Growing longevity and falling birth rates across many parts of the world mean that elderly people (60 years and over) comprise a growing proportion of the population. Today, they account for about 12 percent of the total population, a figure expected to jump to 17 percent by 2050.
The costs of caring for the elderly are significant. Research by the Urban Institute and the Office of the Assistant Secretary for Planning and Evaluation, for example, shows that out-of-pocket costs average $140,000 for an older adult in the U.S. who has severe long-term care needs and uses paid care.
The next wave of technologies—powered by artificial intelligence (AI), cloud computing, the Internet of Things (IoT), wearables and blockchain (e.g. for medical files)— could offer some compelling answers to these challenges.
As key players in the senior care ecosystem, health and life insurers have the opportunity to use these technologies to enhance their offerings to older customers and drive higher levels of operational efficiency. Some examples of solutions might include:
Doctor examining blood pressure of patient
Insurance carriers can generate a range of benefits from encouraging elderly customers to adopt the technology. The key is to leverage customer data in a manner that shows the carrier can be trusted with personal information and to deliver clear incentives for customers for using the technology, whether these are premium discounts or value-added services.
Usage of smart home sensors and wearables can enable seniors to leave hospitals sooner after a medical intervention, so that they can recover in the familiarity of their own home. This may also help reduce the size of their claim. In addition, the technology could prolong the time an ageing person can live independently at home.
Closer monitoring of health indicators using wearables could help healthcare providers and seniors to pick up early warning signs for a condition such as heart failure or urinary tract infection. Not only could early intervention reduce the size of the potential claim, it may even save the policyholder’s life. Wearables could even alert users to take their medication or coach them about healthier living.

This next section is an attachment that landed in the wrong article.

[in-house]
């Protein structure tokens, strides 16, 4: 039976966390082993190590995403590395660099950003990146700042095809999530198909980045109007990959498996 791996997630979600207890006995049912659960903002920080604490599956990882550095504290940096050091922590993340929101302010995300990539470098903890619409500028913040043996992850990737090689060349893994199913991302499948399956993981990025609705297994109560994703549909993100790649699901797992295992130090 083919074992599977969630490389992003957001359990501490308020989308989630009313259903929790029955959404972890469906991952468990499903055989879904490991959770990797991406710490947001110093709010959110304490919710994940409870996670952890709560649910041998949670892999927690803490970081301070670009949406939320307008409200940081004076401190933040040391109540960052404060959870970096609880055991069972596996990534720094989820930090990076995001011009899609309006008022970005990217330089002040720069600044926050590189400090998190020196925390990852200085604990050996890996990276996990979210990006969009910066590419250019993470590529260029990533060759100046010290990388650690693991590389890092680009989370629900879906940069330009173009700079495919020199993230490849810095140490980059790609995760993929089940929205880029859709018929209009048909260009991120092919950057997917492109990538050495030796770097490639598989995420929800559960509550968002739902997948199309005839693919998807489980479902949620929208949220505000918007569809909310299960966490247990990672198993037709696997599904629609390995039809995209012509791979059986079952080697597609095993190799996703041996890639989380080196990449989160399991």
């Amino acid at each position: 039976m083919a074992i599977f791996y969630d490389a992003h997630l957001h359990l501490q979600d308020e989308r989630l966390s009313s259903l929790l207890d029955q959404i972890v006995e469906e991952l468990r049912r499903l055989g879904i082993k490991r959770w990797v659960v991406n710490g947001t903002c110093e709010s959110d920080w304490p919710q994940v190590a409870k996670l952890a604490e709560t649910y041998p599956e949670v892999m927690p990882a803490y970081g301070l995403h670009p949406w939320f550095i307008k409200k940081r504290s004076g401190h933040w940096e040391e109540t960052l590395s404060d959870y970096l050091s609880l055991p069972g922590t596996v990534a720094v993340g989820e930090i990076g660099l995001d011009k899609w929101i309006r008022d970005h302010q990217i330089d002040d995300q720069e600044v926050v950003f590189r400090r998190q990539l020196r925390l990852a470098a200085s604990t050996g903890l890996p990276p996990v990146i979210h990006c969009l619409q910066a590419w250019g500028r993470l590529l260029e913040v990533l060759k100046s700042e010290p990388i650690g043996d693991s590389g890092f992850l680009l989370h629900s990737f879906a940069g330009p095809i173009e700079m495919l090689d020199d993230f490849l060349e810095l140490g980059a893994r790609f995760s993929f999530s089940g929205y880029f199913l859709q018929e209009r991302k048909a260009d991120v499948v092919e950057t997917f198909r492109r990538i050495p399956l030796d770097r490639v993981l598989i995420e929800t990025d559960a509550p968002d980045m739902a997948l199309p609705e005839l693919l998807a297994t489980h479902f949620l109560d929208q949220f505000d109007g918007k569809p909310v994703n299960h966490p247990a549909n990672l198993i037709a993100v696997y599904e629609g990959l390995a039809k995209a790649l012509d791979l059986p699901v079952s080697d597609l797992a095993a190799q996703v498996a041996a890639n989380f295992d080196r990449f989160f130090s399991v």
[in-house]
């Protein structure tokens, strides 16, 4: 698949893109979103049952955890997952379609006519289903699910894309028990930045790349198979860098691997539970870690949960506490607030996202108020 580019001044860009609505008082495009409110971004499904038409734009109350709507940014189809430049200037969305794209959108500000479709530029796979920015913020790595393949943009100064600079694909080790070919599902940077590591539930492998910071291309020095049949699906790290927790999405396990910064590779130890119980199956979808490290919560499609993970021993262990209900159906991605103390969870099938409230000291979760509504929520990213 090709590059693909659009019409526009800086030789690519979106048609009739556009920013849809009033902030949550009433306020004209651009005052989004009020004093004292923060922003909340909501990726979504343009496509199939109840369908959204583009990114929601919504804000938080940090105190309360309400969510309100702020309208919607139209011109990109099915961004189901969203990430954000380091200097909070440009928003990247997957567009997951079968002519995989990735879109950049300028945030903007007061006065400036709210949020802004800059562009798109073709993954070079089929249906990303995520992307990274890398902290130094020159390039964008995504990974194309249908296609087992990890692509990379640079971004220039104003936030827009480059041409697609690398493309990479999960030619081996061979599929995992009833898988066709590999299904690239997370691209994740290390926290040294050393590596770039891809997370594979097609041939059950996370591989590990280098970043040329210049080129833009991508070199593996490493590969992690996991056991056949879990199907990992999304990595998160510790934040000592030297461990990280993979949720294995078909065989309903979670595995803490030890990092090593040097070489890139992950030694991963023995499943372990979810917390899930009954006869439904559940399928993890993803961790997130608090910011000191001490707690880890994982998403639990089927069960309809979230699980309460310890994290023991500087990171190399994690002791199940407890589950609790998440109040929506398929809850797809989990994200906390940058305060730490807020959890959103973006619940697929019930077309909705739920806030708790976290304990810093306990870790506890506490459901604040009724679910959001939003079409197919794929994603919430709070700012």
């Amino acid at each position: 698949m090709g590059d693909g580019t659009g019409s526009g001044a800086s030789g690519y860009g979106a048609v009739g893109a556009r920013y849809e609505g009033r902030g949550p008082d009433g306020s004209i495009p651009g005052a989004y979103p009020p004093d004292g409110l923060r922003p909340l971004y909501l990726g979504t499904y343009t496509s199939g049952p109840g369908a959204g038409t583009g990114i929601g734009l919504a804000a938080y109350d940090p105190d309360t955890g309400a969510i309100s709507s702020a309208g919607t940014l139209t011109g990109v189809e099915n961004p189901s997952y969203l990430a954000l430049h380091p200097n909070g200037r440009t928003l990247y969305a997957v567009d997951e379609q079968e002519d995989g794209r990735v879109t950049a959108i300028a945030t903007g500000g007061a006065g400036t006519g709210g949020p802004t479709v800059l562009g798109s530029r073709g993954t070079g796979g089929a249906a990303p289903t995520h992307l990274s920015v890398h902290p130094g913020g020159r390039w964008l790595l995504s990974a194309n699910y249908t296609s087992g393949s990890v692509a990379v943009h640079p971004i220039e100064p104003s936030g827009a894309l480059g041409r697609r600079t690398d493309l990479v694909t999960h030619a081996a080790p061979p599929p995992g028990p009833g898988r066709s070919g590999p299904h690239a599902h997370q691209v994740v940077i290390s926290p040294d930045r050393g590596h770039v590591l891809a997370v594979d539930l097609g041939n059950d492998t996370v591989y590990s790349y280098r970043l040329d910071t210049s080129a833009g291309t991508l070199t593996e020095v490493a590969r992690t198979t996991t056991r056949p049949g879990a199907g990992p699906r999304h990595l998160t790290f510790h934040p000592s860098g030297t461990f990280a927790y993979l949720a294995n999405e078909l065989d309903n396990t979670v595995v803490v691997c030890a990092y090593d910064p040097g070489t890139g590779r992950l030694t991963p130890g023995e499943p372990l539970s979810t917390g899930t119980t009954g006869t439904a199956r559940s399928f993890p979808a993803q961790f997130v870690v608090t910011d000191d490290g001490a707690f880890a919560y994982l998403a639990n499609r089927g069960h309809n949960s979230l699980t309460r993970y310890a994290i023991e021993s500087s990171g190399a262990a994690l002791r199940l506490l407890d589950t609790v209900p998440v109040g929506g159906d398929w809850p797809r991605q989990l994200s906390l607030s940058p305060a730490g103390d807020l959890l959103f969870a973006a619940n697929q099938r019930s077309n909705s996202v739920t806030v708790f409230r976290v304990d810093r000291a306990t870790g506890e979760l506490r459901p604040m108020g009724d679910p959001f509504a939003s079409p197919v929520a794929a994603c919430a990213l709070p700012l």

Carriers will be able to use the data from IoT sensors and wearables to make better decisions at an enterprise level, and to personalize services for customers by leveraging behavioral analytics. In so doing, they can position themselves as lifestyle partners to their customers and improve engagement with them by offering them relevant services and solutions. And once implemented they can quickly test and add new services to the overall proposition.
There is an opportunity for insurers, as a key stakeholder in the senior care ecosystem, to partner with healthcare providers, device makers, government and other parties to create customer-centered solutions for assisted living for the elderly. This is not merely an opportunity to improve commercial performance, but to play a role in addressing one of the largest social challenges of the future. They can do so either by creating their own new platforms and ecosystems or tapping into existing ones.
With the rapid advancement in IoT technologies and the benefits it offers insurers and customers alike, leveraging technology isn’t just an option going forward; It’s a natural progression. Insurers can gain a competitive advantage by finding the right partners and quickly bringing new offerings to the market, with customers benefiting from reduced premiums and innovative, customized solutions.